Parish Church now in the care of The Churches Conservation Trust. Circa 1500. Coursed limestone, limestone rubble and fieldstone, and limestone dressings. Roofs concealed by c.1638 embattled and blocked parapets. Plan of west tower, nave and north and south aisles with chapels and chancel. West Tower. Coursed limestone ashlar. Four stages on a splayed plinth with band of quatrefoil ornament carried round clasping half octagonal panelled angle turrets rising to corner turrets with crocketed pinnacles. Embattled parapet with main cornice having central gargoyle and a quatrefoil frieze. West doorway in two centred arch with continuous ogee and hollow mouldings on a high base. West window in four centred arch with embattled transome and five trefoil lights to each stage. Moulded label and return stops. Bell stage openings are of four lights divided by a mullion and a transome with trefoil head to each opening. Four centred arch with label and return stop. In the north and south wall is a round window with raised surround enriched with foliate or round ornament. Nave. Early C15. Fieldstone, rubblestone and limestone dressings. Clerestory has on each side three windows of three trefoil lights in four centred ogee moulded arch. The fourth window of the clerestory on the west end is of five similar lights. South aisle. Three windows of four cinquefoil lights with vertical tracery in four centred arch. At the east end of the south aisle and of the same date is the south chapel, later a family chapel of the Cotton and subsequently the Heathcote families. A window in the east end wall is similar to those of the south wall but of five lights. In the south wall there is a newel stair turret leading to the rood loft. Rubble and fieldstone and brick with upper courses of coursed limestone with stone polygonal roof surmounted by a tiled and foliated finial. The doorway has a four centred outer arch. The south porch is shallow in depth. Gabled and stone tiled roof with parapet. Four centred ogee moulded outer arch. The south door is C16. Oak planks with studding and moulded cover strips and original long strap hinges. The chancel is C15 but of earlier date than the nave. The walls are of rubble and fieldstone with limestone dressings. South wall has one window of three trefoil lights with vertical tracery and dropped pointed arch. The east wall of the chancel has been restored as has the east window. The north wall of the church is similar to the south. Interior: C19 vaulting inserted into ground stage of tower to form a porch. The springers of the vaulting are medieval but are an insertion. Tower arch two centred and of one chamfered order with two chamfered ribs on the soffit, springing from semi octagonal shafts with moulded capitals. The second stage also has a modern vault. The nave arcade is in four bays with the westernmost bay being wider. Two centred arches with outer order of continuous ogee moulding and the inner order on three grouped shafts to the responds. On the north and south sides of the piers an engaged shaft carries the corbels of the roof jackposts. The roof is in four bays and half a bay. The tiebeams, purlins and bracing are all moulded. North and south aisles are similar to the nave. Each has an arched opening, similar to that of the nave arcade, at the entrance to the north and south chapels. The roofs are also similar with jackposts having shafted corbels. The chancel arch has the mouldings of the nave arcade. The roof is C19 but C15 in style. In the south wall there is a three seat sedilia having trefoil two centred arches to each bay in square head. Each bay is vaulted. A piscina of similar period adjoins. The font is C15. Limestone. Octagonal bowl with panelled sides having intersecting arcading. The base is C19. Monuments: South aisle. Wall monument: Thomas Cotton (d.1519) and Joan Paris, his wife, inscription reset in C17 monument. Corinthian columns supporting entablature with shield of arms. Double wall monument: Thomas Cotton d.1517 and Lucy Harvey, his wife; Thomas Cotton, d,1592, and Elizabeth Shirley, his wife. Limestone. Early C17. In two bays with half round arches in square heads, each with shield of arms, and divided by Corinthian columns. The plinth is enriched with heraldic emblems and strapwork ornament and the entablature, similarly enriched, is surmounted by shield of arms. South Chapel: Thomas Cotton: marble wall monument 1662. Bust in relief in roundel with pediment above and garland below with inscription. Robert Cotton, the antiquary, 1631. White marble wall monument. Bust in relief in oval surround with pediment, shield of arms and garland. On the floor. Effigy of Knight in monks habit. Late C13-late C14. Purbeck marble. The remaining monuments are C19 to members of Heathcote family. C15 south aisle screen. Oak. Open upper stage has some original tracery and embattled shafts between the three bays. The closed lower panels are more intact. North chapel monuments: John Cotton, 1702. Pink and white marble wall monument. Bust in relief flanked by palms held by winged cherubs on pink marble gadrooned base. The cherubs support a curtain bearing the inscription. North aisle. Two storey cenotaph. David Prince of Scotland and Earl of Huntingdon. Limestone. Early C17. Two bays divided by Corinthian columns with entablature. The upper stage has one bay with round headed arch flanked by Corinthian columns with supporters and shield of arms. All the bays are vacant. Inscription below bears the words Imperator, Rex Franciae, Anglo-Saxonum, Angliae, Scotiae. Cenotaph: Prince Henry of Scotland, Lord of Conington. Early C17. Corinthian columns flank blind recess, and support entablature with shield of arms. At west end of north aisle, wall monument in white marble, Elizabeth Cotton, 1702. Bust of deceased in relief flanked by palms held by winged cherubs who support the curtain below which bears the inscription. Similar to monument to Sir John Cotton, also 1702, and to the Cotton monument at Conington, near Cambridge, dated 1697 and signed by Grinling Gibbons.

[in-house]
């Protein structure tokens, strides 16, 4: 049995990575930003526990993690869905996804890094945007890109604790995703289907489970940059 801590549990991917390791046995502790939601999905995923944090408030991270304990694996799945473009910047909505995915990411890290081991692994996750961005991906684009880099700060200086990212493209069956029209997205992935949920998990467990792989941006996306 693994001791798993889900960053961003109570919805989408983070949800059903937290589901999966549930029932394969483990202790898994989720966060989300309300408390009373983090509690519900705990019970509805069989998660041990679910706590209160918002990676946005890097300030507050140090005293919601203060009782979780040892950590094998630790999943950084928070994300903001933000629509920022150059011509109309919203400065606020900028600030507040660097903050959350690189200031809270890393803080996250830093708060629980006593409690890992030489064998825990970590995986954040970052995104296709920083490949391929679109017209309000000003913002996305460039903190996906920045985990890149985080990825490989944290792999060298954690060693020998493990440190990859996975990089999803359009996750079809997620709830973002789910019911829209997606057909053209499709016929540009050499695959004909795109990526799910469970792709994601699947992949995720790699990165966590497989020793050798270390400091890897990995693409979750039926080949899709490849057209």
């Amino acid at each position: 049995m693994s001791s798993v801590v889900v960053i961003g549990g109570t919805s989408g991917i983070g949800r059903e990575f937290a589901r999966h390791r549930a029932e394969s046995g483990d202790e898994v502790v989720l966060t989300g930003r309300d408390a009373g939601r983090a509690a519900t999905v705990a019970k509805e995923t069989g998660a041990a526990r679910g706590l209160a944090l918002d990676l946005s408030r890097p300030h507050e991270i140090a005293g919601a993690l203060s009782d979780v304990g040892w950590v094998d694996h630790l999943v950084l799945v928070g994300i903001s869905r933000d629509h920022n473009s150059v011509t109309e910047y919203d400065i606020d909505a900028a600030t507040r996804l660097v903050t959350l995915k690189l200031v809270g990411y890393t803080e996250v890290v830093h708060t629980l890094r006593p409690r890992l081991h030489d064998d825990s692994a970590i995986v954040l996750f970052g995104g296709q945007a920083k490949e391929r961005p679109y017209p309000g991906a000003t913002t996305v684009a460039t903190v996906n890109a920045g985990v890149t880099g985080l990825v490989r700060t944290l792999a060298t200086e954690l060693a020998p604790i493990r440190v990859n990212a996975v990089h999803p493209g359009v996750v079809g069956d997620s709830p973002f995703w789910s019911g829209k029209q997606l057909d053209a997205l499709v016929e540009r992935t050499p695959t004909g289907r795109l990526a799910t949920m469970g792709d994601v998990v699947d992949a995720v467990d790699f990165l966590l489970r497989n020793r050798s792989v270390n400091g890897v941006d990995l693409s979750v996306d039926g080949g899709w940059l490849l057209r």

R.C.H.M. Hunts. mon (1)
Pevsner: Buildings of England, p232
V.C.H. Hunts. Vol. III
A Woodger: Conington Church: A dating problem (Records of Hunts and District
Local History Society, 1985)
Norris Museum: S. Inskip Ladds Records

Listing NGR: TL1804085901

This text is from the original listing, and may not necessarily reflect the current setting of the building.